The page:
Tuesday, August 19, 2008

A Tale of (Two) Indian Sportsmen

India won a gold medal in the Olympics for the first time in 108 years. It is the first individual gold ever won by an Indian.


Delhi sportsmen might notice the legitimacy that SHIV-NARESH has achieved.

Since then this country is going crazy over Abhinav Bindra, the shooter who was successful. The guy who has been nicknamed 'the monk' by the media and appears not to give a damn about the brouhaha over his success. He does not respond to over enthusiastic journalists, it is hilarious. They look for nice cool quotes, the sorts made famous by late Captain Batra, an Indian army officer who during the Kargil war is said to have said, Dil Mange More (a phrase from a pepsi commercial, the heart wants more), before the final triumphant assault on Tiger Hill in which he lost his life. But Bindra would not oblige, it was confusing and heart breaking for the excited journalists. The NDTV reporter, a really funny looking guy who kept blinking is eyes and revolving his face while interviewing Bindra was the piece de resistance, for the sheer foolishness that Bindra's punctuated silences and nonchalant manner enforced on him.

Bindra is from a super rich family. His father gifted him a luxury hotel or something worth Rs 200 crore (US $45 million). The Indian Railways gave him a life time pass for travelling in luxury class for his entire life, among many other grants various state entities in India conferred on him. Bindra did not train in India and spent his money to train in Europe. His personal coach, a Swiss woman mentioned that as the reason for his success and worse, the Hungarian coach of the Indian shooting team also agrees. Bindra won because he left the Indian system.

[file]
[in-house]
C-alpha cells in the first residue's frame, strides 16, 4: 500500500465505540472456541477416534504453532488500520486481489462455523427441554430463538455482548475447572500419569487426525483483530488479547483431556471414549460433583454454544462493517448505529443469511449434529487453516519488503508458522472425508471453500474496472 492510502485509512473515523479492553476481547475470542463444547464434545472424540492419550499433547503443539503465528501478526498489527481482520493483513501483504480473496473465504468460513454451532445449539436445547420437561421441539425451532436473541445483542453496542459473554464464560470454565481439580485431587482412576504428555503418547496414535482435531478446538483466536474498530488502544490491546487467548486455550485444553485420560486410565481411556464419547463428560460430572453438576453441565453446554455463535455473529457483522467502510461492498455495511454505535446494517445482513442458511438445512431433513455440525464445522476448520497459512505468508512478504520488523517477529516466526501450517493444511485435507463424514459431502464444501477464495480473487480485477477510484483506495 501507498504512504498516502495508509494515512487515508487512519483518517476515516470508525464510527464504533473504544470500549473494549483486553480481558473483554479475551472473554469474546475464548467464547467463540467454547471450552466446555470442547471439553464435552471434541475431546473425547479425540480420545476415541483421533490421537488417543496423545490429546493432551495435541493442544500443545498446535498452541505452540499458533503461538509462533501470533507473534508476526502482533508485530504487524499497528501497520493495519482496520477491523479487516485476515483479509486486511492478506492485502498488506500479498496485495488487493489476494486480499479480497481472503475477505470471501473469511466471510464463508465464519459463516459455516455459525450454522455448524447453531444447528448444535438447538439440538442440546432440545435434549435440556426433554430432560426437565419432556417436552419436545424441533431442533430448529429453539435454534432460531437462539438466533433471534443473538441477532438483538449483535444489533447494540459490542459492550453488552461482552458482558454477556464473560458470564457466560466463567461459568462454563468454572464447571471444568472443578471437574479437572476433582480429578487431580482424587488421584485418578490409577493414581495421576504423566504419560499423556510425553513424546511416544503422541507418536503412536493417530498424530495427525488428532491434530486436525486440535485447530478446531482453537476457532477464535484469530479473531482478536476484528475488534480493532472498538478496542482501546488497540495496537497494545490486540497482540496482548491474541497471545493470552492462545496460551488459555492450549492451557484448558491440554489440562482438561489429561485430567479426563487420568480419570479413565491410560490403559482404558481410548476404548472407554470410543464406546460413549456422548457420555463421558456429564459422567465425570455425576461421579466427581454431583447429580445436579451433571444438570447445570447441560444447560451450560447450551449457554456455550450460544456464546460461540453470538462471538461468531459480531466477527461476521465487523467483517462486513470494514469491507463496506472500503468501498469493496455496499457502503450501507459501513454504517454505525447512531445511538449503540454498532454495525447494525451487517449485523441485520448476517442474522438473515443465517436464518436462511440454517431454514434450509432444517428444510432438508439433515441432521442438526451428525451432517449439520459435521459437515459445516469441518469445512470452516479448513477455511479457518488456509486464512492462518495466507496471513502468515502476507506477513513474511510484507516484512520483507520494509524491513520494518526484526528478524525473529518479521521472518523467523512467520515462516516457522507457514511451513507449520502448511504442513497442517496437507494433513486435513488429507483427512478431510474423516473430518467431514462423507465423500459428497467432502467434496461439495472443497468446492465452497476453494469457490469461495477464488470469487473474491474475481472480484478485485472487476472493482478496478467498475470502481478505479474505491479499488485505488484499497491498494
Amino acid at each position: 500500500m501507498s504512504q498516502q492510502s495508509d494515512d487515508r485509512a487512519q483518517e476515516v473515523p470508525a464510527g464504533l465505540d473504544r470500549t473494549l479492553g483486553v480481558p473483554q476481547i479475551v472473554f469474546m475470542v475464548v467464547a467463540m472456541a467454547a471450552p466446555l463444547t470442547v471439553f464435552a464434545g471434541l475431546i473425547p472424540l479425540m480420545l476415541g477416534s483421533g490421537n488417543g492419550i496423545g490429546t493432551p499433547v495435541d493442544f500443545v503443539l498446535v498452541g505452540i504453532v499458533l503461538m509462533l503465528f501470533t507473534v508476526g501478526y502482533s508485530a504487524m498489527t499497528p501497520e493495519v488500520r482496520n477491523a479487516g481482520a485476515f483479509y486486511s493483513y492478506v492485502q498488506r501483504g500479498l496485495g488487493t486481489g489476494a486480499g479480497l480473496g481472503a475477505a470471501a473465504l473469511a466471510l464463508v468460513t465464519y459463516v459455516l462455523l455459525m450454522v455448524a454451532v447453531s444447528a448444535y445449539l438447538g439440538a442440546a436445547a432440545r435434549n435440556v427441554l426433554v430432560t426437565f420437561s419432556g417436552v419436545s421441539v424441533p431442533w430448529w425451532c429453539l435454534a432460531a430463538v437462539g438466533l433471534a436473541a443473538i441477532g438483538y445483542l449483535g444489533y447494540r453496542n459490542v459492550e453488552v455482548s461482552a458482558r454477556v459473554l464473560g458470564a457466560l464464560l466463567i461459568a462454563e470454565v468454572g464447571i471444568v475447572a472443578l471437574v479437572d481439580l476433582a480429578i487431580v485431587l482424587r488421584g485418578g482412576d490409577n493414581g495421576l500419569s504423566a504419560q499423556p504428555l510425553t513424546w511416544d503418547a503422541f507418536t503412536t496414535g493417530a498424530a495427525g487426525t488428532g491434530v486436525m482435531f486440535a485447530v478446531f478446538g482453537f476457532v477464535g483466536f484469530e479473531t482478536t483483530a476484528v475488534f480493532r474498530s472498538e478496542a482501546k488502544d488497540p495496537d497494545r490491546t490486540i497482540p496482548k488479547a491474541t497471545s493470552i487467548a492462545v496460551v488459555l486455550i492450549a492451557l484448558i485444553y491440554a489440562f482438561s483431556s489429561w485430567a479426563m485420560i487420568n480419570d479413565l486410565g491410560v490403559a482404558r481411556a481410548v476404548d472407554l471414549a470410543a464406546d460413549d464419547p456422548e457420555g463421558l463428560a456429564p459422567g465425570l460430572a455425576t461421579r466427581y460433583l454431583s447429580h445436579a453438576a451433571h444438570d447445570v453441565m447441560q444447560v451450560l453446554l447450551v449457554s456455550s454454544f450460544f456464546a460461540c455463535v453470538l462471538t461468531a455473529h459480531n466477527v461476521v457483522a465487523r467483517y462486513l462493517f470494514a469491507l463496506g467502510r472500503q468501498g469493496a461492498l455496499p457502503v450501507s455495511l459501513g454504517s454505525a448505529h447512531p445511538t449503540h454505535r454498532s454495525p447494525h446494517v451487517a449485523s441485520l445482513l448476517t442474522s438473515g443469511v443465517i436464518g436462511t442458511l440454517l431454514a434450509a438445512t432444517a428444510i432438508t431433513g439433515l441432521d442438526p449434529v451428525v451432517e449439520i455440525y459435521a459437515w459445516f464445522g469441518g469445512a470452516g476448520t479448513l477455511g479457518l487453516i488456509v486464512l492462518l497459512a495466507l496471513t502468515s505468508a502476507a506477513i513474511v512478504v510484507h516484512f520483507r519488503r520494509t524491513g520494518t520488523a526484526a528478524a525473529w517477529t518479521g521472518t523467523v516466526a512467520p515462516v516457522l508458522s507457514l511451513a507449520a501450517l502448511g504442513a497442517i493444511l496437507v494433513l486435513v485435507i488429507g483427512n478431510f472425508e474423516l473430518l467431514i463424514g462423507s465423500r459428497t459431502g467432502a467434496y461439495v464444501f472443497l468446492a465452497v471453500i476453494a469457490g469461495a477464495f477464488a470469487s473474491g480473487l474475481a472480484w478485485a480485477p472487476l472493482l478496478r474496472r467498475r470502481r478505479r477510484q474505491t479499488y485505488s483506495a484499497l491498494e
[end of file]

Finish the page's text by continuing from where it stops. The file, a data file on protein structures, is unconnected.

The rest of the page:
A friend sent me this gorgeous text message on Bindra:
The best thing about Bindra is,everyone seems more excited than him about his victory. He has given very reluctant and even curt replies to the overboard media. I have never seen such a detached Indian victor. Shayad frustrated ho :-)

The Gold Rush

Then one of the Indian boxers, Akhil Kumar, defeated the World Champion in the league stage to enter the quarter finals. The media ignited on the first gold medal triumph, exploded and declared him a winner. Akhil too kept up with awesome sound bytes, things like, nothing will satisfy me but the GOLD medal. So unlike Bindra and Akhil was all over the TV, radio, internet and newspapers for four days till he lost his next match the quarter-finals to a boxer from Moldova.


The Gold That Got Away

5 comments:

Nomad said...

Lol... you just hit the nail on the head!

Carina said...

Congrats!
And welcome back.

sequesteredwords said...

The Russian athelete who created a WR in pole vault, 5.05 mts, and subsequently won gold, answered to media when asked about an US ahtlete's claim to defeat her, "I did it, you can see it; people who speak much cannot do much" Oh, well! That is what the tale is about..

Anonymous said...

Both achievements are commendable.I personally think it's a great change of pace to have a sports person who is relatively restrained about his victories. Lets not blame him for his background, he can hardly help that- people can choose how they react, and he chooses to be restrained and aloof. Good for him.

After watching both the US and Chinese jingoism during the Olympics, give me this any day.

Deepa

Priya said...

Off late media has not been about reporting incidents; facts that happened. It has gained the power to create or destroy things, facts etc. It has got used to make judgements even before the authorised institutions make a judgement. This power of creation in inexperienced hands might harm all of us. The case of Bindra was also similar. It was just that Bindra was reluctant.